In my childhood, I didn’t spend much of my time thinking, “What shall I do next?” At least I don’t think I did. I did things, then when I tired of doing those things or I thought of something else to do, I did other things. If I couldn’t do the things I wanted to do, I either thought of something else to do or asked the adult who was currently available and serving as my current caregiver if I could do the things I wanted to do. Unless, of course, it was obvious to me that I wouldn’t be able to do those things, in which case I thought of something else to do. There were, of course, many occasions when ‘thinking’ about what I wanted to do was not an option. The requirements of the available adults, those who were currently ‘in charge,’ meant that there were many occasions when I was required to do what the adult or adults required me to do. Go to a certain school lesson. Do the things required of me in that lesson. Clean my room. Get ready for school. Get ready for bed. Help my dad with the washing up. Move some breeze blocks. Help with the gardening. And so on. Some of the above did not necessarily require that the available adult(s) specifically request, normally by verbal means, that I “tidy my room” or whatever, but were moreso required by the situation and/or circumstances: for example, I should get ready to go to school or sixth form college, because it was a particular time in the morning, and if I didn’t get ready to go to school or sixth form college at that time, then I wouldn’t get there in time. I was a dawdler, no question about it, but I also hated to be late for things, hated to get in trouble, particularly with people in authority (e.g. teachers), so I would generally do whatever was required of me to prevent this from happening – being late for something or getting in trouble, that is.

The point is, generally, that there was little time, potential or scope for ‘thinking’ in childhood. That is, thinking about what to do, thinking about what to do next, and so on. I did think. I was quite a big thinker. Then and now, my mind was usually full of some kind of thoughts. And it’s not to say that I didn’t think thoughts along the lines of, “I will now watch Ski Sunday with my brother,” or, “I will now ask Grandad if we can go and rent a video from the video shop,” or, “I am hungry, so I will now go and make a cheese sandwich” – but said thoughts were, I would say, in the sense that I actually remember any of such things, not particularly at the forefront of my mind, but more unconscious or semi-conscious precedents to what I did. They preceded action, but they didn’t hold much conscious presence in my mind.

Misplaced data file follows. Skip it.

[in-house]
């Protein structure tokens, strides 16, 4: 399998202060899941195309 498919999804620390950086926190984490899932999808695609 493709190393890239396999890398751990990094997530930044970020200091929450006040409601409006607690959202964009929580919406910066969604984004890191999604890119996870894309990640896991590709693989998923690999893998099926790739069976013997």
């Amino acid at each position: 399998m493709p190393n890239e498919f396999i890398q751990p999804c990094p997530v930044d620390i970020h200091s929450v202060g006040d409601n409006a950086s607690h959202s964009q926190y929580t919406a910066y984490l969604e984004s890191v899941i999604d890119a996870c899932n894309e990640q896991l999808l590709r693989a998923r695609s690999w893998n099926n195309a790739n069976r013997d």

Less so in adulthood. Again, I am a big thinker. I have endeavoured, of late, to try and reduce the amount of thinking that my brain expends energy upon. Thinking about what I will do, what I should have done, what I will say to so-and-so about such-and-such, and so on. Rarely, nowadays, will I just ‘do.’ I will think about what to do, whether I should do it, whether there is something else I should be doing, then I will do a thing based on this pre-doing analysis. As you can probably imagine, I don’t get as much ‘done’ as I might otherwise. There are times when ‘doing’ exceeds or surpasses ‘thinking about doing,’ but I would say that perhaps these times do not occur often enough. And the whole point of writing all the words above is that I intend forthwith to increase ‘doing’ and decrease ‘thinking about doing’! So there you are. That’s that. So what shall I do next…?

Switch Off!

The amount of people who don’t just chat on their mobile phones, but have business meetings, whilst travelling to or from work! I wouldn’t particularly mind, but the tone of a business meeting tends to be more intense than a ‘chat,’ thus precluding my ability to actually relax and do some reading or something!

Switch off!! 😬

Rant over…

Hyperomphalism

In preparation for teaching a section in RE at my school on alternative beliefs, I came across parody religions, such as, for example, Last Thursdayism. It has just struck me that there is a connection here with mindfulness.

Last Thursdayists ‘believe’ (or say they do) that the universe was created last Thursday. Any memories we think we have before that were implanted in our minds*. So…

The past does not exist! Or at least not the past before last Thursday.

What could be more mindful? 😌

Image result for queen cat
Queen Maeve the Housecat

I also came across The Flying Spaghetti Monster and The Invisible Pink Unicorn, which may or may not have a connection to mindfulness.

Incidentally, in case you were wondering, the title of this post derives from a word which describes the belief of Young-Earth Creationists, that the world was created just 6000 years ago, as per the Christian Bible, and that any appearance of being older, such as the fossil record, is down to God just making it that way – a belief which I don’t share, by the way. The word for this kind of belief is ‘Omphalism.’ And so a belief that the world, or universe, was created much more recently, such as last Thursday, is ‘Hyperomphalism.’

*By the Creator – who may or may not be Queen Maeve the Housecat.

Social Media Mindfulness